Vitamins
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Vitamins. Vitamins. Vitamins are complex organic substances. Your body needs vitamins in small amounts for normal growth, maintenance, and reproduction. The body cannot produce most vitamins – at least not in large enough amounts to meet nutritional needs.

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Vitamins

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Vitamins


Vitamins

  • Vitaminsare complex organic substances.

  • Your body needs vitamins in small amounts for normal growth, maintenance, and reproduction.

  • The body cannot produce most vitamins – at least not in large enough amounts to meet nutritional needs.

  • The best way to get all the vitamins you need is to eat a nutritious diet.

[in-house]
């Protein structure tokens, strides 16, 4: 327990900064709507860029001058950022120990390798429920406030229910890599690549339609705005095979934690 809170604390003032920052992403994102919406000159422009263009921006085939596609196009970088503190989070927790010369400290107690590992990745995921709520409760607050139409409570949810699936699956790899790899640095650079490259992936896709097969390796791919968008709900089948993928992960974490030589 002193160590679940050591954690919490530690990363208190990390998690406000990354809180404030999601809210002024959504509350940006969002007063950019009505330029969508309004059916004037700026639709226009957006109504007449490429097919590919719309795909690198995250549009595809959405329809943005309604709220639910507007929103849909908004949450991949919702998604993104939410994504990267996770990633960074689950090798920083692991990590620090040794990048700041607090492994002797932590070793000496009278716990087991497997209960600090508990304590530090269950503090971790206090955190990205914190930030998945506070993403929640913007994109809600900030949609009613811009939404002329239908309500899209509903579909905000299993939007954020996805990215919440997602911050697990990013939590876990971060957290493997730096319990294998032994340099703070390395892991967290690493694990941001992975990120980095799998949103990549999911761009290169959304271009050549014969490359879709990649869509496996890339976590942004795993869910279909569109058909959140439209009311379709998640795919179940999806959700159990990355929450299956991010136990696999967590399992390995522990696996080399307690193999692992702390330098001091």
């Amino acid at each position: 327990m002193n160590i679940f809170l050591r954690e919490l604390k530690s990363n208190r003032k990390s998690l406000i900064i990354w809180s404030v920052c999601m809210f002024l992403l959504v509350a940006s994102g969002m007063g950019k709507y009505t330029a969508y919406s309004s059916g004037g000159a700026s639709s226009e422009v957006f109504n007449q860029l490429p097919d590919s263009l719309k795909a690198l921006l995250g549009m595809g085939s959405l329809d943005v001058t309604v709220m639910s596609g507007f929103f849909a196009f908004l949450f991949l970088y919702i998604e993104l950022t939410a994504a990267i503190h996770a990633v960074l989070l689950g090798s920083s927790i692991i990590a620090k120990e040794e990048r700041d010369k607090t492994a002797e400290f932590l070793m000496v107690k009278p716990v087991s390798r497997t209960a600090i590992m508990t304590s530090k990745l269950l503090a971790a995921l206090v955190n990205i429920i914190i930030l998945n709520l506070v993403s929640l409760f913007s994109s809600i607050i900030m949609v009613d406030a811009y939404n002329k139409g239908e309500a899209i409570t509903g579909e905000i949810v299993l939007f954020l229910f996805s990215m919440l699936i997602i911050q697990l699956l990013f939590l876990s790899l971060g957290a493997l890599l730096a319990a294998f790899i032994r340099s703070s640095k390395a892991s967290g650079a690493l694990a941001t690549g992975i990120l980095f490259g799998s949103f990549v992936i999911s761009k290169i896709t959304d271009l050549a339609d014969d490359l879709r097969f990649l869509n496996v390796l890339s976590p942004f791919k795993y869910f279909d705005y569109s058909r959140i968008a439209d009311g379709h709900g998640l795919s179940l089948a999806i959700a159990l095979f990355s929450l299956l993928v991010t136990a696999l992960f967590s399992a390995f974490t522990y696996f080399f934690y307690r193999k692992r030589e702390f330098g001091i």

vitamins

  • Vitamins are either fat-soluble or water soluble.

  • Fat-soluble vitamins dissolve in fats. They are carried by the fats in foods and can be stored in the fatty tissues of the body.

  • Over time, fat-soluble vitamins can build up in the body and may reach dangerous levels.


vitamins

  • Water-soluble vitamins dissolve in water. The body does not store them. Excess water-soluble vitamins are carried out of the body in the urine.

  • Consuming large quantities may be harmful.

  • You are not likely to get harmful, excessive amounts from the foods you eat – taking large doses of supplements could put you at risk for toxicity.


vitamins

  • Fat-soluble vitamins: A. D, E, and K

  • Water-soluble vitamins: C and B-complex


FAT SOLUBLE VITAMINS:

A, D, E, K


Vitamin a – Functions